Think You Can Identify This Plant? – March 2009

If you know the genus and species of this month’s mystery plant, you could win a free one-year subscription to Fine Gardening. Send your entry, along with your complete mailing address, by March 31, 2009 to [email protected]. The winner will be chosen at random from all correct entries.

Baptisia australis
Photo/Illustration: Steve Aitken

Last month’s mystery plant was Baptisia australis, commonly known as false indigo. This perennial is native to the eastern United Statesand has rounded, deep green leaves on plants up to 5 feet tall and 2 feet wide. In early summer the plant bears spikes of deep blue-purple flowers that give way to highly decorative, deep-gray seed pods that are useful in flower arrangements. False indigo prefers full sun and well-drained, sandy soil. It is hardy in USDA Hardiness Zones 3 to 9. Robbie Billings of Speedwell, Tennessee, was chosen at random from all correct entries to receive a free one-year subscription to Fine Gardening. Congratulations, Robbie!

What eLetter subscribers have to say about Baptisia australis:

“I love this perennial!” -Casey Evelo, Concord, North Carolina

“I have admired this plant for years for its graceful form and clear blue blossoms, and always wanted to grow it. I finally have one that seems to have survived the winter, but will it boom this year? Hurry, spring!” -Nadine Thacker, Shelby Twp, Michigan

“This plant has a beautiful blue green leaf that looks good all season! A must have for a sunny spot with poor soil.” -Lynn S. Pennett, Downingtown, Pennsylvania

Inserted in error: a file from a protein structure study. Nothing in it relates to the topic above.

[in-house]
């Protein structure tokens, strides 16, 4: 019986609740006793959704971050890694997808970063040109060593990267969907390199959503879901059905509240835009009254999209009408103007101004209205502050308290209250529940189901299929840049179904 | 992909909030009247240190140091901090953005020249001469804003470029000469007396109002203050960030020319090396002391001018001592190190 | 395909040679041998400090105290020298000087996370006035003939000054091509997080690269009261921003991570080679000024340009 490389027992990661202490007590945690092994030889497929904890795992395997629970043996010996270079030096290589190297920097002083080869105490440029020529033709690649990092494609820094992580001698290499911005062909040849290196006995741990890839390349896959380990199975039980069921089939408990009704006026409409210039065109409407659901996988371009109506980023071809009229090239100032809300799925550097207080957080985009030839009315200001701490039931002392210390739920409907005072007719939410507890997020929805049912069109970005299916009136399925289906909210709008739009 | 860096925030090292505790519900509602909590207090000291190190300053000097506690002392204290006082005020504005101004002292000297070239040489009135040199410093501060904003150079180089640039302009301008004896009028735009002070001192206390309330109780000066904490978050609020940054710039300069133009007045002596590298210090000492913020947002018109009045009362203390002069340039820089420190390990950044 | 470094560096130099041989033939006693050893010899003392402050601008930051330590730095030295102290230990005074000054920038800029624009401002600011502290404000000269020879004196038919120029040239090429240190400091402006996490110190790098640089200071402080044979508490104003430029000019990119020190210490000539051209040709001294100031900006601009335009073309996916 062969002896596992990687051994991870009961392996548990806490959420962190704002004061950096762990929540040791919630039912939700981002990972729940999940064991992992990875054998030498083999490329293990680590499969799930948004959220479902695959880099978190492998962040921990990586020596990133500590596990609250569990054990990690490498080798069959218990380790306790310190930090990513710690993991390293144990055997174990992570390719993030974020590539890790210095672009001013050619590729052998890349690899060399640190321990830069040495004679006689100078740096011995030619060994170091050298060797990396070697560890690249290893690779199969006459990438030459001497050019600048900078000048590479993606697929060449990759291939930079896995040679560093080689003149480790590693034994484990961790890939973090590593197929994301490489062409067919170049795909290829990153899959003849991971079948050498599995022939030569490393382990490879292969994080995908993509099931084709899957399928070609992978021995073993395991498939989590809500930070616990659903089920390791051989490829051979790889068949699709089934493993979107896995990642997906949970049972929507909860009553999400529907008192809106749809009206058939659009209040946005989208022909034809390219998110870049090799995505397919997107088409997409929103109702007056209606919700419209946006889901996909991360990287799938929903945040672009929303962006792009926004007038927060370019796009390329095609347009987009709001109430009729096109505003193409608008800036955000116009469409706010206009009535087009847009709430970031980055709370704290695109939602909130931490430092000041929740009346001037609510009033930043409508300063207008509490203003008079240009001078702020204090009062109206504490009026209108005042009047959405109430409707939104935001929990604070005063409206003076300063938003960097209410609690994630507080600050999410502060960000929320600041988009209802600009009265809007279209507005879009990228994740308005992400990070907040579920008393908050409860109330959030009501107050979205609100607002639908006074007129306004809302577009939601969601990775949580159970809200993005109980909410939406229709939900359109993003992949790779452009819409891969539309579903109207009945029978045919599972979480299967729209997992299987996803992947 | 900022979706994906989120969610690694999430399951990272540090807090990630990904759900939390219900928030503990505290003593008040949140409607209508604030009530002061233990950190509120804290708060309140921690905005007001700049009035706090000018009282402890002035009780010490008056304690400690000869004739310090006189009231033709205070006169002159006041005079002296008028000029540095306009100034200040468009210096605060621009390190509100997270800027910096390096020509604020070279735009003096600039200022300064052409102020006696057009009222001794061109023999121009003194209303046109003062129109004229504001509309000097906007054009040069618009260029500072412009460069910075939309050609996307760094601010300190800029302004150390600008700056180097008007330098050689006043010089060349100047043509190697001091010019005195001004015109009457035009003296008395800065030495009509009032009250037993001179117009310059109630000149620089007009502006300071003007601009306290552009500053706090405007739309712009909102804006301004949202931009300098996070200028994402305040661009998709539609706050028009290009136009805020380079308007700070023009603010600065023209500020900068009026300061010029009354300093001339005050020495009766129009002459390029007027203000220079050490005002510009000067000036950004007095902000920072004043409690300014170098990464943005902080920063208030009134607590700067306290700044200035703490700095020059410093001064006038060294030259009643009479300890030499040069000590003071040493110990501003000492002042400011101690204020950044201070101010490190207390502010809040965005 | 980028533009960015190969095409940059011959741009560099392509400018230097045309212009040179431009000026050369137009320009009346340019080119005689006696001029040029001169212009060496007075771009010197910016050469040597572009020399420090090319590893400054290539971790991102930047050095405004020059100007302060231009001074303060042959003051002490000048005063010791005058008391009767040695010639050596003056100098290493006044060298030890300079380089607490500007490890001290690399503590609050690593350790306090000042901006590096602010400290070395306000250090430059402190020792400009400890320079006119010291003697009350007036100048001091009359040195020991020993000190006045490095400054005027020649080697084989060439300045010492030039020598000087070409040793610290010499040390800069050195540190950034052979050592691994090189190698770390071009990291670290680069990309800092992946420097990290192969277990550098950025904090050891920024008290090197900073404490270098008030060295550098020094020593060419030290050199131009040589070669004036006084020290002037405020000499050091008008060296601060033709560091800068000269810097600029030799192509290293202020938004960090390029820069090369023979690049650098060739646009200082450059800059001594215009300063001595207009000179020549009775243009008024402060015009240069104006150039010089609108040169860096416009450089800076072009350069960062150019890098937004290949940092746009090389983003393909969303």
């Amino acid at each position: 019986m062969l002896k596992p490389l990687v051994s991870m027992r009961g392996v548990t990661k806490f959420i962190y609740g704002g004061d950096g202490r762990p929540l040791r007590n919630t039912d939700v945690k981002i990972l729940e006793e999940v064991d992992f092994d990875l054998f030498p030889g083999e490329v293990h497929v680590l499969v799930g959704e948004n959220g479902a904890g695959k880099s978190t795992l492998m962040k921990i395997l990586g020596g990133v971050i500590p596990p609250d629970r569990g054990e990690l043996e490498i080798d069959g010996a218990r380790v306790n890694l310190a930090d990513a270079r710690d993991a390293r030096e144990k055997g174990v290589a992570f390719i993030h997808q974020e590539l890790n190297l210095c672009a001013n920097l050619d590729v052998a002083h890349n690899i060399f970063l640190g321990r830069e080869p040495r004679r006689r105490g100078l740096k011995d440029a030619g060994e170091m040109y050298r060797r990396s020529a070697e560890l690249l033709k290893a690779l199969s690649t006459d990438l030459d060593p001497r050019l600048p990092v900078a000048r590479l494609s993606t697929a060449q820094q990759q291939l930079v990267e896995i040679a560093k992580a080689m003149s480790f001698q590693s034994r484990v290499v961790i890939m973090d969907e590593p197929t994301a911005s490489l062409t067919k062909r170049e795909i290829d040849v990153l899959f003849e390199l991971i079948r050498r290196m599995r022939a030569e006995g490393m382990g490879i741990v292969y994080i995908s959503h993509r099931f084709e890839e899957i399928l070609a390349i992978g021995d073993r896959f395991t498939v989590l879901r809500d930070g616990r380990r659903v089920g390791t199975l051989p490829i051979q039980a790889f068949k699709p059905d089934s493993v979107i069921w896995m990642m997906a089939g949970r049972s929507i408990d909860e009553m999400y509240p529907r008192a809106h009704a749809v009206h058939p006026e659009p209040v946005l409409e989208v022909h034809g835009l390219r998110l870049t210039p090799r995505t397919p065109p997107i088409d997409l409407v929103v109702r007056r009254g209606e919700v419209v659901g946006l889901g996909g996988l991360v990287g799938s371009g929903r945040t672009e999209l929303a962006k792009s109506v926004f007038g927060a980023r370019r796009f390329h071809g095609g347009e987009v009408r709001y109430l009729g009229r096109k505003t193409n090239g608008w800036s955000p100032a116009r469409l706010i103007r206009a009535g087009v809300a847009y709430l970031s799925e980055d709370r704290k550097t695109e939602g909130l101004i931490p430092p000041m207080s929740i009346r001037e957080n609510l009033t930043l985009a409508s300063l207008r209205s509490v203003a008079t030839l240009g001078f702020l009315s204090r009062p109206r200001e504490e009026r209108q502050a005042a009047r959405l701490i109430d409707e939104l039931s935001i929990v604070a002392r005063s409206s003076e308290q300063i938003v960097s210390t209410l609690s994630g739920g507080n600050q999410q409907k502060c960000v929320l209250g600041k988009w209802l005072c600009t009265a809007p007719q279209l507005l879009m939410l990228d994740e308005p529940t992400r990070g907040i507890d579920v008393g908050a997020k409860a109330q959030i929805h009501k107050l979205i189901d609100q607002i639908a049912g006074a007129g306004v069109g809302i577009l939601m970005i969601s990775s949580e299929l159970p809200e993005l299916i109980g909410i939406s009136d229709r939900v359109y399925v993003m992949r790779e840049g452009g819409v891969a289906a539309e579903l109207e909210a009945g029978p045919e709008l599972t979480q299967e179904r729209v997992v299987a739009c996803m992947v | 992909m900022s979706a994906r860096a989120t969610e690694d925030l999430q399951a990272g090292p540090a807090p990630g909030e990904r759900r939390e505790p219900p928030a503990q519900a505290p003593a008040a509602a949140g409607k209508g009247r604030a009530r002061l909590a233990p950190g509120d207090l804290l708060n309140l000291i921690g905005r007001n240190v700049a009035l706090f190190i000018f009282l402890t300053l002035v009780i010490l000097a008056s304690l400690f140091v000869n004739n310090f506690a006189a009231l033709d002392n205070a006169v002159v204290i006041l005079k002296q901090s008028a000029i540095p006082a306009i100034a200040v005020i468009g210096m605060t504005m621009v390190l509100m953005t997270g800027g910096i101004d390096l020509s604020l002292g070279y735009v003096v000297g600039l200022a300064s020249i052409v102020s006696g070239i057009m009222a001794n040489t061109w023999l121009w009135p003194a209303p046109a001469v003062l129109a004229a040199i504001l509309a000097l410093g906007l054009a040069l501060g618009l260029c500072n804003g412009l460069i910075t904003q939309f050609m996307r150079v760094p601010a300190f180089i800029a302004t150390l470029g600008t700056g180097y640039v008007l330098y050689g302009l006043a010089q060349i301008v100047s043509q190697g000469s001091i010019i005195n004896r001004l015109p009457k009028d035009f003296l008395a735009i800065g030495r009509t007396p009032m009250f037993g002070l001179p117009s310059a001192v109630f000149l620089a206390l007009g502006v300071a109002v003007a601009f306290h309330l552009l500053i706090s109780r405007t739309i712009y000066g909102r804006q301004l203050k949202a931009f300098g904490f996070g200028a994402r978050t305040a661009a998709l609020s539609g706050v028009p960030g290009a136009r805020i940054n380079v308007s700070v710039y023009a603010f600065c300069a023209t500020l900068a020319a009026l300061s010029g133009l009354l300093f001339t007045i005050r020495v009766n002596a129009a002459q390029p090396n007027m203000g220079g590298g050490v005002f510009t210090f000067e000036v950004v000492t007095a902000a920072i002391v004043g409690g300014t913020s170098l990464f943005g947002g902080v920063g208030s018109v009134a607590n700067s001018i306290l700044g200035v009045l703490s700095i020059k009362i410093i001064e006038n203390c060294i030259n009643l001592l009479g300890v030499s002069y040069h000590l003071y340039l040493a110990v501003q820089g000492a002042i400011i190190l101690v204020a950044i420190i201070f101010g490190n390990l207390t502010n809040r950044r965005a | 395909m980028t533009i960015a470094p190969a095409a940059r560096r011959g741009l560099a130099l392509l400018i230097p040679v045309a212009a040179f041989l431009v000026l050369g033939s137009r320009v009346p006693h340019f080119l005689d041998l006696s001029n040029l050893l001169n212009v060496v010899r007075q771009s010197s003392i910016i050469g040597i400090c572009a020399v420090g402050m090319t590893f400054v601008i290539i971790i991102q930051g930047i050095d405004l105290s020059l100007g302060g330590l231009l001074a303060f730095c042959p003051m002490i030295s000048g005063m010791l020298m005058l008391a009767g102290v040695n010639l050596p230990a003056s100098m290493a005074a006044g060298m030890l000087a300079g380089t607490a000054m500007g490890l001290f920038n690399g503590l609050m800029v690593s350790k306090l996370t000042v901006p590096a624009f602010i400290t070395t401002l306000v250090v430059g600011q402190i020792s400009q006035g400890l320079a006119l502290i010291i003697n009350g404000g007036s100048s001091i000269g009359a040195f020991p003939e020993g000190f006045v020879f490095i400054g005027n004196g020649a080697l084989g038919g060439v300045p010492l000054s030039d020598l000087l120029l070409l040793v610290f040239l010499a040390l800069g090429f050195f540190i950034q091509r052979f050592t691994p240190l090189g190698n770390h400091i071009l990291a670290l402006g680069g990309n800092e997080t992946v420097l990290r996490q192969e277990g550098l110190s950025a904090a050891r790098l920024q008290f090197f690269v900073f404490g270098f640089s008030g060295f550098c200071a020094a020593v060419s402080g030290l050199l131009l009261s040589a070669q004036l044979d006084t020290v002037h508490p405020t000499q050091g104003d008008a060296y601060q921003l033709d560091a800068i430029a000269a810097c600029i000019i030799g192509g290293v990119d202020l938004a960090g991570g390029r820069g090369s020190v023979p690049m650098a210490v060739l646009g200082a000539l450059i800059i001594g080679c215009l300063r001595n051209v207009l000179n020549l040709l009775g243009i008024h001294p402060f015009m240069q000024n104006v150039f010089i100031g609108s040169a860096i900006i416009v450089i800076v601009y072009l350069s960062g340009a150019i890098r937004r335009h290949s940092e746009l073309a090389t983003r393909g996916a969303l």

“We had baptisia at our former home and I just loved them. I hope to add them to the gardens at our new home soon!” -Mari Lane Gewecke, Lincoln, Nebraska

“This is Baptisia australis, one of my favorites. My parents grew it when I was growing up, and I loved to watch the bumblebees hover around it. I tried to grow it in my Rhode Island garden but had no luck. Seeing the picture makes me want to try again, despite our very acidic soils.” -Carol King, Bristol, Rhode Island

“I had a chance to save some from a construction site but didn’t get back in time. Have been kicking myself ever since!!” -Becky Gamble, Southlake, Texas

“I love this plant!” -Mrs. J. E. Arocho, Fairless Hills, Pennsylvania

“I have always loved this plant, but it’s hard to grow in California.” -Kathy Rasmussen, Salinas, California

“Not only does it have beautiful blue flowers that create interesting seed pods, but it’s also a legume, which enables it to grow in very tough conditions, like the south-facing slope we have where there is very little topsoil over rubble that the builder used as fill. I love it!” -Katherine Holland, North Easton, Massachusetts

“I call this plant false indigo. It became my favorite after planting it 18 years ago. It never fails and expands a small bit each spring, but does not really invade the rest of the garden as some of my plants do.” -Mary Lou Parsons, Three Rivers, Michigan

“Tried growing this from seed last year. Think it needs a little time to mature.” -Monica Hull, St. Peters, Missouri

“I have one in my garden that I started from seed years ago. When it gets too large for its space I dig it up and start over!” -Peggy Armstrong, Battle Creek, Michigan

“A perennial in the lugume family that reminds me somewhat of lupine. It makes a nice cutflower!” -Susan Tharp, Clackamas, Oregon

“I love this plant and have two plantings that are six years old. They have not spread in width but get over 4 feet every year. Very hardy, drought tolerant plants and these I planted in full sun. I put tomato rings over them in the spring as soon as I see the shoots begin to break from the soil; I forgot to do this one year and lets just say that trying to place the rings after the plant has reached 2 to 3 feet high is not fun! There is also a natural hybrid of the species in white and I have two planted in light shade. These plantings are about 4 years old and just bloomed a little last year. I would like to move them to a sunnier bed, but have read that they do not transplant well. Even when not flowering, the foliage is such a beautiful blue-green and a good background foil for the rest of the bed.” -Kathy Young, Georgetown, Delaware